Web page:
Eurostat regional yearbook 2012
Focus on European cities
One crucial aspect o the Europe 2020 strategy is a greaterocus on sustainable and socially inclusive growth in citiesand urban areas, which are oen major centres o economicactivity as well as transport network hubs. As well as theirimportance or production, cities are also ocal points or theconsumption o energy and other materials, and are respon-sible or most greenhouse gas emissions. Furthermore, cit-ies and urban regions oen ace a range o social diculties,such as crime, poverty and social exclusion. Te Urban Auditassesses the current situation and monitors developmentsacross the cities o theEuropean Union (EU), as well as Nor-way, Switzerland, Croatia and urkey.
Main statistical fndings
Cities are the home o most workplaces, businesses and ter-tiary education institutions. Tis chapter presents a ew in-dicators reecting some o the challenges cities and urbanareas ace, like the age structure o the population, students intertiary education, unemployment and air pollution, as wellas documenting perceptions in relation to the ease o ndinga good job or diculties aced when paying bills at the end o the month. Te indicators presented are just a ew examples,as these are but a ew o the challenges.
Cities and urban areas
Based on an urban–rural typology (see Chapter 14), 40 % o the EU’s population lived in predominantly urban regions,and a urther 36 % in intermediate regions. Te two mostpopulous cities in the EU were London and Paris. Apart romthese two megapolises, the EU has a polycentric structureo large, medium and small cities: Map 12.1 illustrates thedistribution o city dwellers across a range o dierent-sizedcities in Europe. Each circle on the map represents an UrbanAudit city and the size o the circle reects the number o inhabitants in the core city.Te latest Urban Audit data set includes 323 cities in the EU,o which only our capital cities had more than 3 million in-habitants, namely London (United Kingdom), Paris (France),Berlin (Germany) and Madrid (Spain), and another two hadmore than 2 million inhabitants, namely Athina (Greece)and Roma (Italy). Another 20 cities, o which 11 were capitalcities, had a population o between 1 million and 2 millioninhabitants. Apart rom capital cities, the largest cities in theEU were Hamburg in Germany with 1.8 million inhabitantsand Barcelona in Spain with 1.6 million inhabitants, whilethere were three other large French cities with over 1 millioninhabitants (Lyon, Lille and Marseille), two more in Germany (München and Köln) and one each in Italy (Milano) and theUnited Kingdom (Birmingham).Tere were 36 cities with a population o between hal a mil-lion and 1 million inhabitants, including the ollowing cap-ital cities: Amsterdam (Netherlands), Rīga (Latvia), Vilnius(Lithuania) and København (Denmark). A urther 72 citieswere in the next tier, with populations ranging between aquarter o a million and hal a million, including Bratislava,allinn and Ljubljana, the capital cities o Slovakia, Estoniaand Slovenia. Te Urban Audit also provides results rom aurther 189 smaller EU cities with ewer than 250 000 inhab-itants. While the data set does not include every city in theEU, the capital cities o Lefosia (Cyprus), Valletta (Malta)and Luxembourg all gured in this nal category.Within each size category mentioned (more than 2 millioninhabitants, between 1 and 2 million, between hal a millionand one million, between a quarter and hal a million andless than a quarter o a million) the aggregated populationo all the cities covered by the Urban Audit was about thesame, between 22.7 million and 27.4 million or each cat-egory. Te entire population o the 323 Urban Audit citieswas 127.6 million persons: Urban Audit inormation or2008 is available or most o these.In Norway and Switzerland, the largest cities were Oslo with560 000 persons and Zürich with 377 000, and there were noother cities with more than 250 000 persons.Figure 12.1 analyses the capital cities in terms o their sizerelative to the national population. Valetta was the secondsmallest o all capital cities in the EU, but accounted or near-ly hal o the Maltese population (note that inormation onneighbouring localities has been added to the data or theadministrative city o Valetta in agreement with the nationalstatistical institute o Malta and the Directorate-General orRegional Policy). Five other capital cities accounted or morethan one quarter o their national population: they were Rīga,allinn, Lefosia, Dublin (Ireland) and Athina. Te largestcities in absolute terms, namely London and Paris, accountedor 12.5 % and 10.3 % o the population o the United King-dom and France respectively. In our Member States the capi-tal city had less than 5 % o the national population: this wasthe case in Roma, Warszawa (Poland), Berlin and Amsterdam.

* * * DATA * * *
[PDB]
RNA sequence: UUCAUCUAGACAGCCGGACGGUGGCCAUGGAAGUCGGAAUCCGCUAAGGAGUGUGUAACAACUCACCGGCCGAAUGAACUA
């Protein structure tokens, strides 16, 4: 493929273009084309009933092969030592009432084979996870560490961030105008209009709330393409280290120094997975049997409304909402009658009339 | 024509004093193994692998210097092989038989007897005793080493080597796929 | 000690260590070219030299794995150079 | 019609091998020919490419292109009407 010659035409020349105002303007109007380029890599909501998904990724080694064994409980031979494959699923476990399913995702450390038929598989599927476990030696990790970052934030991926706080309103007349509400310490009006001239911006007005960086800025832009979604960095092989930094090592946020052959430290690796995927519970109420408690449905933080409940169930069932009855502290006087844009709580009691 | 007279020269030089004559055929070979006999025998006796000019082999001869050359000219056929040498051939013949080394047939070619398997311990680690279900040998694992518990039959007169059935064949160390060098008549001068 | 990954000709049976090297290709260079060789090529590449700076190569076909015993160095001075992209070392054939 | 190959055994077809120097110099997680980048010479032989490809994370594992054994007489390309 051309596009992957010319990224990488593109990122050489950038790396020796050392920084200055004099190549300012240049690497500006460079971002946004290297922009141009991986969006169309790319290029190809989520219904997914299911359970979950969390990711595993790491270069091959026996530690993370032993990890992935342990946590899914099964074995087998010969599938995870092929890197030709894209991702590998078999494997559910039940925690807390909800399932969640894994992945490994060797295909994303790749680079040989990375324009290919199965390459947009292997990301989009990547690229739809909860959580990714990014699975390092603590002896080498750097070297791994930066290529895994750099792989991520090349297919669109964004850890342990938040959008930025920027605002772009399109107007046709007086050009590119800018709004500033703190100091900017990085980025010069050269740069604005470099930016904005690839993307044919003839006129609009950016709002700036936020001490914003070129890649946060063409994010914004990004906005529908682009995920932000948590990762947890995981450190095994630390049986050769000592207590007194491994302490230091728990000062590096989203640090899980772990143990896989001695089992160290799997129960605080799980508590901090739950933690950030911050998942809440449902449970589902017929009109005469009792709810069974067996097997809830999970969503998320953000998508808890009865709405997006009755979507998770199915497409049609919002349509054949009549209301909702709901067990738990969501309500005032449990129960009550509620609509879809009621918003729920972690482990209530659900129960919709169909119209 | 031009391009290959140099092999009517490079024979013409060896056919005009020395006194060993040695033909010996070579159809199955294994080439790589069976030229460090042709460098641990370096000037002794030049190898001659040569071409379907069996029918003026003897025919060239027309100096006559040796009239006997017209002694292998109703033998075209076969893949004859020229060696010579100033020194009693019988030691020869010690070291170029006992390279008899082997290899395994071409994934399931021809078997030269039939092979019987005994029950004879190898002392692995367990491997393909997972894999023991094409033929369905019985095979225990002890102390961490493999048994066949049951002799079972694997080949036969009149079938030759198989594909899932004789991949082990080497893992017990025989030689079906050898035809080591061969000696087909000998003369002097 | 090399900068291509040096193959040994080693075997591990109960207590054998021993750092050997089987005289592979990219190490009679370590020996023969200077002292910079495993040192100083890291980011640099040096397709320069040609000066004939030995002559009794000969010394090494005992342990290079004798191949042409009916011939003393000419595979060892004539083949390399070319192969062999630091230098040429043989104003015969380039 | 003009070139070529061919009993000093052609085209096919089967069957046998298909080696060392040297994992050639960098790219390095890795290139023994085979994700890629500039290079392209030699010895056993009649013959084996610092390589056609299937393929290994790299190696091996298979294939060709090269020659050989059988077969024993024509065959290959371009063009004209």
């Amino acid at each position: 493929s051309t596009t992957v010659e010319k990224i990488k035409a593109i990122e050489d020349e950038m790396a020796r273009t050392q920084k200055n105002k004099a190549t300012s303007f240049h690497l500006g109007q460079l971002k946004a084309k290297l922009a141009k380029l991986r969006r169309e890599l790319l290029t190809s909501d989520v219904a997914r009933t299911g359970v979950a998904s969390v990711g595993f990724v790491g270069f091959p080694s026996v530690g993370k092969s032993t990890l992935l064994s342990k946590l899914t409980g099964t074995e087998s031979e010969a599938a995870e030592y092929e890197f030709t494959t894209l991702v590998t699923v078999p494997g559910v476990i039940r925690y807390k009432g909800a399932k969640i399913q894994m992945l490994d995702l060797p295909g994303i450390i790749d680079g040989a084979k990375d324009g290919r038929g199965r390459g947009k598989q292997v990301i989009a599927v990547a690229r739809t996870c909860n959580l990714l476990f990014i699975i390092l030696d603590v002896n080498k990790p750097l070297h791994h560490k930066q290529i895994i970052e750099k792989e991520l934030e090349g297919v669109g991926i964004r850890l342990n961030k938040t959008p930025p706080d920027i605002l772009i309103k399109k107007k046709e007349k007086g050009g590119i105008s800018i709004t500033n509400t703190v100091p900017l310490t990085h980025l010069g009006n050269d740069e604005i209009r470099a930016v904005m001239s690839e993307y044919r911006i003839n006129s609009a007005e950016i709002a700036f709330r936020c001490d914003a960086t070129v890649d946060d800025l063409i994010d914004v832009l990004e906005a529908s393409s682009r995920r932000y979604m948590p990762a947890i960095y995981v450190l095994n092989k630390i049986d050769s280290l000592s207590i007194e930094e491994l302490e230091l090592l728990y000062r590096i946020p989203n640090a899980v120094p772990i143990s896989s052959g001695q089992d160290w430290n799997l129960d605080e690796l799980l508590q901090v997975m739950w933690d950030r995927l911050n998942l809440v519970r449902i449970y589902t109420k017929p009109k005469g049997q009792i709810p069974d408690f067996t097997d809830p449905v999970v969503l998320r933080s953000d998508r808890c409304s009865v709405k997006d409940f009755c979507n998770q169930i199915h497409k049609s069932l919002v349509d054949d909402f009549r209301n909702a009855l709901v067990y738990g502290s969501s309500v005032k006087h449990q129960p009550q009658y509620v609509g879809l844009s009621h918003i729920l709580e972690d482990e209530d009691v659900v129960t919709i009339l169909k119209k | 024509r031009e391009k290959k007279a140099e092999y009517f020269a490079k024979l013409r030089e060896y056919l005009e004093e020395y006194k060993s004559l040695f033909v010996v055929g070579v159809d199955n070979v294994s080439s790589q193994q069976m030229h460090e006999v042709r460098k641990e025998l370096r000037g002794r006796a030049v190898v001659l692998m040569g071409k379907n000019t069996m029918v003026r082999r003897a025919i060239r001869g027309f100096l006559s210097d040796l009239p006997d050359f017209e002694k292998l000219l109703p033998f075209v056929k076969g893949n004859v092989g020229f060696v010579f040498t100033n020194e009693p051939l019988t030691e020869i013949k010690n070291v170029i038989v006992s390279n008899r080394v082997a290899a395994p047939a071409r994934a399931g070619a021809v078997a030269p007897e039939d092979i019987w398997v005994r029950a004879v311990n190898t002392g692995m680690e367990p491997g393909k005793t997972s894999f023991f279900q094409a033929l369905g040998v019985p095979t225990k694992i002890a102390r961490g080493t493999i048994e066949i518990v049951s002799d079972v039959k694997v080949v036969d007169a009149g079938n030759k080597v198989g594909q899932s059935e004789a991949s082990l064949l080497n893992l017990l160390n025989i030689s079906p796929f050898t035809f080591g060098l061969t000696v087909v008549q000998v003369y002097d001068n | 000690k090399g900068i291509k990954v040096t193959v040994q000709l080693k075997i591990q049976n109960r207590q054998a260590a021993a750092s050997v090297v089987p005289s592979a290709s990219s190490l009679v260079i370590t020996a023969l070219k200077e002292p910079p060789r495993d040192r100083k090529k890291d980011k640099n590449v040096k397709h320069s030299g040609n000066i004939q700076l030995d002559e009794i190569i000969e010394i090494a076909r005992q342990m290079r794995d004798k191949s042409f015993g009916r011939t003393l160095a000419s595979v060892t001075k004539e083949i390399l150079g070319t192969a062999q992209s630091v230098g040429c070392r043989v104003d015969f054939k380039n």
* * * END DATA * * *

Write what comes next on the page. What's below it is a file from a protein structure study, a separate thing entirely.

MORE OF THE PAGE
12.2 shows two examples o how the age structurehas changed over time in a capital city and a Member Stateas a whole. Te example or Belgium and Bruxelles/Brus-sel shows how the developments have diverged: over time(moving rom the inner rings to the outer rings) there is agreater share o younger persons (aged less than 20) and o working age persons (aged 20 to 64) in the capital city and asmaller share o older persons (aged 65 and over); whereasin the Belgian population as a whole the opposite devel-opments can be observed or younger and older persons,